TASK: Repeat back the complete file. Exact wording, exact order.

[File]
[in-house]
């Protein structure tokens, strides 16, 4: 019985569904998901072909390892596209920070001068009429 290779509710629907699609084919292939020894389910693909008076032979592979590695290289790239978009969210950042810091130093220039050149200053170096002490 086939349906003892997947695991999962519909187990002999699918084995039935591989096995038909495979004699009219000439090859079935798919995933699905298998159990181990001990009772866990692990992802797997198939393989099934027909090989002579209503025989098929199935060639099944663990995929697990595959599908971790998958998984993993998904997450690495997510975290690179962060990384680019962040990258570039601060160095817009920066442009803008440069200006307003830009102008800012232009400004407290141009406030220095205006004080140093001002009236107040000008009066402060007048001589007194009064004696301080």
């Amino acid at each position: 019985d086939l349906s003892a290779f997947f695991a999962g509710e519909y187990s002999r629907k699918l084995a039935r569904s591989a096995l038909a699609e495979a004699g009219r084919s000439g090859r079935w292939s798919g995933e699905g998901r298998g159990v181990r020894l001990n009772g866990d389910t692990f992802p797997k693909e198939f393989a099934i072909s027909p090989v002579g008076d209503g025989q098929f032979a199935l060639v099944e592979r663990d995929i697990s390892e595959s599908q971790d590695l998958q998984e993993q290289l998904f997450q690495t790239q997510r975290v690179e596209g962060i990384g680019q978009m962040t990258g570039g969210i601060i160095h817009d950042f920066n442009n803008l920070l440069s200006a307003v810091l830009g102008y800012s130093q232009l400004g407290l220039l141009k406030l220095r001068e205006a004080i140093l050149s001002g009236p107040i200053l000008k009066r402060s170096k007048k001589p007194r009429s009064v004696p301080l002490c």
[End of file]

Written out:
[in-house]
């Protein structure tokens, strides 16, 4: 019985569904998901072909390892596209920070001068009429 290779509710629907699609084919292939020894389910693909008076032979592979590695290289790239978009969210950042810091130093220039050149200053170096002490 086939349906003892997947695991999962519909187990002999699918084995039935591989096995038909495979004699009219000439090859079935798919995933699905298998159990181990001990009772866990692990992802797997198939393989099934027909090989002579209503025989098929199935060639099944663990995929697990595959599908971790998958998984993993998904997450690495997510975290690179962060990384680019962040990258570039601060160095817009920066442009803008440069200006307003830009102008800012232009400004407290141009406030220095205006004080140093001002009236107040000008009066402060007048001589007194009064004696301080």
């Amino acid at each position: 019985d086939l349906s003892a290779f997947f695991a999962g509710e519909y187990s002999r629907k699918l084995a039935r569904s591989a096995l038909a699609e495979a004699g009219r084919s000439g090859r079935w292939s798919g995933e699905g998901r298998g159990v181990r020894l001990n009772g866990d389910t692990f992802p797997k693909e198939f393989a099934i072909s027909p090989v002579g008076d209503g025989q098929f032979a199935l060639v099944e592979r663990d995929i697990s390892e595959s599908q971790d590695l998958q998984e993993q290289l998904f997450q690495t790239q997510r975290v690179e596209g962060i990384g680019q978009m962040t990258g570039g969210i601060i160095h817009d950042f920066n442009n803008l920070l440069s200006a307003v810091l830009g102008y800012s130093q232009l400004g407290l220039l141009k406030l220095r001068e205006a004080i140093l050149s001002g009236p107040i200053l000008k009066r402060s170096k007048k001589p007194r009429s009064v004696p301080l002490c």